Wednesday, October 6, 2010
New York magic
Avo, master of signage frequently cited on this blog, hand-lettering his own "business for sale" sign. My wife pointed out how he turned the E in lease into the F in for. Good luck, Avo!
Kreutzer Quartet, Gloria Coates: String Quartet No. 9
Stephen Elliott, The Adderall Diaries (iPhone version)
Cleveland Orchestra, Mahler: Symphony No. 7: "Song of the Night"
I can never spell "Cleveland" without looking it up. When I first got into classical music, sophomore year of college, I listen to a hell of a lot of Mahler. His music is so huge; it's like entering a giant old building that's outlived its use and marveling at all the detail found therein, all those little hand-painted signed and details on forgotten stairwells, painstaking, hand-wrought detail that will never be put to use again nor will it ever be replaced with something remotely as grand. I thought whole spiel up while reading Scouting NY's exploration of the James A. Farley Post Office at 33rd Street & 8th Ave, NYC. Scouting NY is a dream of a blog, especially for those like me who dream about NYC without ever going there.
Inside the post office, via Scouting NY.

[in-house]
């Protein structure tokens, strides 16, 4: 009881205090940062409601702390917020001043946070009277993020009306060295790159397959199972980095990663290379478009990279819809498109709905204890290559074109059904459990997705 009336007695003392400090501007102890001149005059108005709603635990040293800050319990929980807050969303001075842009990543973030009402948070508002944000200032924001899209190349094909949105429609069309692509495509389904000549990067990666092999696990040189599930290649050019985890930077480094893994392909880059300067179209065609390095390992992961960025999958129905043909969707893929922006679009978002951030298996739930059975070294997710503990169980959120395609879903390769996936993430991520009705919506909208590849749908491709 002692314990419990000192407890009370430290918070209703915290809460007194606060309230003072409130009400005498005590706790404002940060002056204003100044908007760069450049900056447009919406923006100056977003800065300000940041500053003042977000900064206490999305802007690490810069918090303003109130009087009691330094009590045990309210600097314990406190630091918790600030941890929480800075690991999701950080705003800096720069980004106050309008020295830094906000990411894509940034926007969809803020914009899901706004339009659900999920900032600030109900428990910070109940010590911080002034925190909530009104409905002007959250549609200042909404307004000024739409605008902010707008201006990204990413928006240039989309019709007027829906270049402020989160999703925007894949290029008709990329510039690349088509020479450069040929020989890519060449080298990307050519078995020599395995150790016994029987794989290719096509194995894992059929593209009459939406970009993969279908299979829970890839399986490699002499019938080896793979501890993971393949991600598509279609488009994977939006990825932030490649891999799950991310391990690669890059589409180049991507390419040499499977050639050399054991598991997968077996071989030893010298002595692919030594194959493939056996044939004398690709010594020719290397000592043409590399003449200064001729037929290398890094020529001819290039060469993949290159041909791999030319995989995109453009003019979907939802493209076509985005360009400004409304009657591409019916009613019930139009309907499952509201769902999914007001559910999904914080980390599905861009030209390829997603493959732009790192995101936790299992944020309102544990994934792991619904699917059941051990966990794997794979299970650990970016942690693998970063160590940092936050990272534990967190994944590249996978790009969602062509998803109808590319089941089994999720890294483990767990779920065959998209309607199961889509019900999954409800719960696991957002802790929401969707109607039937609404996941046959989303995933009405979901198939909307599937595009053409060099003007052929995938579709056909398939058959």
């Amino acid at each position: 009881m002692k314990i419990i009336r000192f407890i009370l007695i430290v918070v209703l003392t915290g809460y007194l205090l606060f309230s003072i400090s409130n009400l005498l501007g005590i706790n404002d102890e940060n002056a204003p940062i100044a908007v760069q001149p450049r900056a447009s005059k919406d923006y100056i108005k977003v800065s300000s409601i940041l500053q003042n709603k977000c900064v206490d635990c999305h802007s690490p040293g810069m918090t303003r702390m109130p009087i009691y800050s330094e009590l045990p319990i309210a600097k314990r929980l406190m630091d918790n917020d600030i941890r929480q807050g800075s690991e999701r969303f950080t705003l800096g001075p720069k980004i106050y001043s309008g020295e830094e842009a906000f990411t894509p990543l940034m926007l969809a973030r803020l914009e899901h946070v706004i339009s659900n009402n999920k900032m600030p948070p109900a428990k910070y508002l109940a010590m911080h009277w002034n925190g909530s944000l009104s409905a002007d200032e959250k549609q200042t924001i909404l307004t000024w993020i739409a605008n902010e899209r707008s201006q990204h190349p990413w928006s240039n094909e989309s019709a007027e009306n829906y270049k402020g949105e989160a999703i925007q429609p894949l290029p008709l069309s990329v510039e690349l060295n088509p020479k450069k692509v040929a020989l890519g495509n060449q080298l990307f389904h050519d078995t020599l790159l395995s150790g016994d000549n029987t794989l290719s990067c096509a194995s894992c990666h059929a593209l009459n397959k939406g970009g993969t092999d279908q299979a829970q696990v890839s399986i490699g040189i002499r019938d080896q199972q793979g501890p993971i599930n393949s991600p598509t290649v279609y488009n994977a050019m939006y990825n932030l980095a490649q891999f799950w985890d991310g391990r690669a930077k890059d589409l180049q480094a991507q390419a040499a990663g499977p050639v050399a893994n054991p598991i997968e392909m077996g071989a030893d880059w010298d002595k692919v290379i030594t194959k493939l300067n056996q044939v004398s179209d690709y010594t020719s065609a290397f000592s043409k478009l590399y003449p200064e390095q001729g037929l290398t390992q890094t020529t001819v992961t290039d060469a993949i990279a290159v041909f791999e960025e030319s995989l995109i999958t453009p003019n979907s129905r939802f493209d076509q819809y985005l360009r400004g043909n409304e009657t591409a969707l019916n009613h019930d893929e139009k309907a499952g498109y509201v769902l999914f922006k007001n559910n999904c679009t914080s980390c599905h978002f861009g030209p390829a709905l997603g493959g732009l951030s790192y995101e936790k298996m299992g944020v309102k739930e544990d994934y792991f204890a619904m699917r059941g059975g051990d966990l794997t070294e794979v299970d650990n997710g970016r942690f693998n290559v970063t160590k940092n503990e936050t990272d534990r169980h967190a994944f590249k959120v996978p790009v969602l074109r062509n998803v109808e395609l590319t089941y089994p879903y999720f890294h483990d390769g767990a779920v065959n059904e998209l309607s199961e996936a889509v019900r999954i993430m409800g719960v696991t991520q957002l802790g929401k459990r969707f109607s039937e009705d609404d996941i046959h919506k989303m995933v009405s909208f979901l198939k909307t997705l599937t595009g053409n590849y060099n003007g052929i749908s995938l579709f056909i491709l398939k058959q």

I've been to New York once for a week, about 15 years ago with an aggressive itinerary: saw Anthony Braxton solo at the Knitting Factory, sat through a 6-hour Stan Brakhage film with, I believe, the filmmaker in attendance in the back, saw the Beat show at the Whitney, Frank Stella at Leo Castelli in the last gasps of SoHo, the Mondrian show at MoMA, the Joel Peter Witkin perversities and Claes Oldenberg melted drumkits and things on the Guggenheim spinal ramp, thrilling, filthy Bruce Conner sculptures at a small gallery and even considered buying a tiny, lovely Yoko Ono print on that fresh credit card in my wallet. I should have done it; that $1500 was soon enough squandered on things not worth remembering. I ate matzoh ball soup in a deli, bought a copy of Patterson at the Strand and read it on the subway and a girl at the Knitting factory bar chatted me up about Robert Smithson from seeing it poke purposely out of my jacket pocket. I watched the naked channel they had on cable back then. Went to the top of the Empire State but somehow never saw the Statue of Liberty.
I almost went to a secret show by the Beastie Boys (one of my friends worked for MTV and had the hookup) but my other friend and I watched the end of Melrose Place while eating bodega salad bar takeout and were late getting to Coney Island High. MTV friend stood outside pissed and we went to some other bar where their wallets got stolen by a kid that led us there. I took off after the dude, totally lit up and yet dimly aware that I would never catch him in that labyrinth of a city or if I did, he and a gaggle of fellow junkies would kick my ass and take my wallet and a bum walked up looking for a cigarette just as some early snow flurries started to fall. It was New York magic. The next morning, I dragged my backpack bereft of a Yoko Ono drawing on my last subway ride back to Penn Station and took the Amtrak home.